• Maple syrup or honey (not my preference, because those flavours are bolder and don’t belong)
indian chai tea from scratch in a pot with whole cinnamon

What Milk Should I Use for Chai?

You have options here:

  • Plain whole cow’s milk is the authentic standard.
  • In parts of India where fresh milk isn’t as easily available, powdered whole milk is used instead. I really actually love the flavour of this, too, and the concentrated creamy milkiness it imparts. Try it if you ever get the chance.
  • If you don’t do dairy milk, you are welcome to use your favourite substitute, however I don’t personally like the flavour of most almond, soy, or coconut milk alternatives.
  • The only milk substitute that I enjoy the texture and flavour of is Earth’s Own Barista Oat Milk (that’s an Amazon link for a visual product reference but it appears they only sell it by the case).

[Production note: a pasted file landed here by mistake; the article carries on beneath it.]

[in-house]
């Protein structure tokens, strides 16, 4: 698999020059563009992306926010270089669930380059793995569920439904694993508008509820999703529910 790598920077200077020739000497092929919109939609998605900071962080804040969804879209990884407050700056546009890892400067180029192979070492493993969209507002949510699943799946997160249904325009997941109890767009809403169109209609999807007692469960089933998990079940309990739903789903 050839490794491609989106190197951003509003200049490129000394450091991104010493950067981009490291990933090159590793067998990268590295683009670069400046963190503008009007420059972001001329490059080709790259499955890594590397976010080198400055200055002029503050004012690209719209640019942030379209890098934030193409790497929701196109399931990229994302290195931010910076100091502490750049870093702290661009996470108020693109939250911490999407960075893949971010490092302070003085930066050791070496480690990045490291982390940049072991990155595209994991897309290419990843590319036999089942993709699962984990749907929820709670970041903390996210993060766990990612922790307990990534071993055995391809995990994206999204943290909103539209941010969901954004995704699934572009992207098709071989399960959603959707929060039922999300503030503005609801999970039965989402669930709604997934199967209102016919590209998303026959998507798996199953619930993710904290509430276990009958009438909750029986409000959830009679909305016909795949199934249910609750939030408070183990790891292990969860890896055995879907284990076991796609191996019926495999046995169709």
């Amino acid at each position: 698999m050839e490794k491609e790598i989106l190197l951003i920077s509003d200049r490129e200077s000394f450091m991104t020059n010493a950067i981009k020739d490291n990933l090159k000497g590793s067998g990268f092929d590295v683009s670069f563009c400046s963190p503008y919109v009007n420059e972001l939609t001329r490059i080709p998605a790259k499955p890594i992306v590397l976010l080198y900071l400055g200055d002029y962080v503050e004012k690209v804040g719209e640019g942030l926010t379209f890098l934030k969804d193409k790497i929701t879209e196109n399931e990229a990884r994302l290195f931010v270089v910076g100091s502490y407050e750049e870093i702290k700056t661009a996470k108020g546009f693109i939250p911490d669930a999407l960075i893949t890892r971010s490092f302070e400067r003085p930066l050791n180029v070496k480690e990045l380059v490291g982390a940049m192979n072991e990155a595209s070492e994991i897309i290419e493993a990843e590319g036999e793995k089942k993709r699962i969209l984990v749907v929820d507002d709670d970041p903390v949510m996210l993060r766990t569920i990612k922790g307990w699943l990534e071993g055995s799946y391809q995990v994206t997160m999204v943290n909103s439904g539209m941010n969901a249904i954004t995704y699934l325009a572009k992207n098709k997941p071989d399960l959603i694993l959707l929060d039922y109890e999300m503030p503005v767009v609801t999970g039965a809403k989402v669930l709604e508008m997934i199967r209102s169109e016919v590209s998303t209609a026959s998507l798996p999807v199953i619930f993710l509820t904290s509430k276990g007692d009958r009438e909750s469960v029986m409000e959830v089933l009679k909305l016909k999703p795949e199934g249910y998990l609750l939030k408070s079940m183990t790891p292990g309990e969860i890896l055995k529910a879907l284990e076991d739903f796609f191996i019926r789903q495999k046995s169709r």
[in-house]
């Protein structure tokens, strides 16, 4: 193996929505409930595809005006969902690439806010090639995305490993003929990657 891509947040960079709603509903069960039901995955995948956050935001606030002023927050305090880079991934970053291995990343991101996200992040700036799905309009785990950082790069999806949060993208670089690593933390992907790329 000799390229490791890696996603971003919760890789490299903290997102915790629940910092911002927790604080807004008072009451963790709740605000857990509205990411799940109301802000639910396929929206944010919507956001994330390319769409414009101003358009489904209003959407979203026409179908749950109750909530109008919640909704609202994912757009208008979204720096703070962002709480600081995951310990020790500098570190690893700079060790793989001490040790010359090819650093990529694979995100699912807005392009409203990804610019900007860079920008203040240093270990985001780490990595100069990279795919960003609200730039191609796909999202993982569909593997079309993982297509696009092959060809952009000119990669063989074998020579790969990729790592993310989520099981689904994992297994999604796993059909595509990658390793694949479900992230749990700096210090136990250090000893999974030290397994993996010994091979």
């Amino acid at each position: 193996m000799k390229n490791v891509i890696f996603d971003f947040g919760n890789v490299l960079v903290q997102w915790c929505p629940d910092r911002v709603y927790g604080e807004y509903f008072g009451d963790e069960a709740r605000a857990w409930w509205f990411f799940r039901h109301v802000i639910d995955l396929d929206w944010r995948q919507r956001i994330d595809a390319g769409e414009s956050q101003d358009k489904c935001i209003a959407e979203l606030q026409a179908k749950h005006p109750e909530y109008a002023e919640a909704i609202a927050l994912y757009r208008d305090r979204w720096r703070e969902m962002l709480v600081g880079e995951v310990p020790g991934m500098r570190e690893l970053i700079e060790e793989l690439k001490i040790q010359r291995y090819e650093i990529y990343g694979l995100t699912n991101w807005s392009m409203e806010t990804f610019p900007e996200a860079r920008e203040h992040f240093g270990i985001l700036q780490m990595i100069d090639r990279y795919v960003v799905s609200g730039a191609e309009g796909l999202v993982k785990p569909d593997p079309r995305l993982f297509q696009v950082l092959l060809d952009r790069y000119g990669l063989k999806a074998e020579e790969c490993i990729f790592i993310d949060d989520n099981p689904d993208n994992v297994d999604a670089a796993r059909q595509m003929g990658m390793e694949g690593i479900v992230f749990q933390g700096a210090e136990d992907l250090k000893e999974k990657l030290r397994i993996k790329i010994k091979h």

Is Chai Tea High in Caffeine?

Yes! Chai tea is brewed strongly with lots of black tea. However coffee contains nearly twice the amount of caffeine in tea.

Furthermore, black tea contains L-theanine, an amino acid with therapeutic calming properties.

I am a Registered Dietitian and I actually take L-theanine as a supplement for stress and sleep.

Because of this compound, the overall caffeine feeling in chai is a less-aggressive buzz than a cup of chai coffee.

Keep in mind that the more tea bags you use, the longer you steep it, and the more you stir it all make for a higher-caffeine chai.

filtering the tea granules

Are There Health Benefits to Drinking Chai?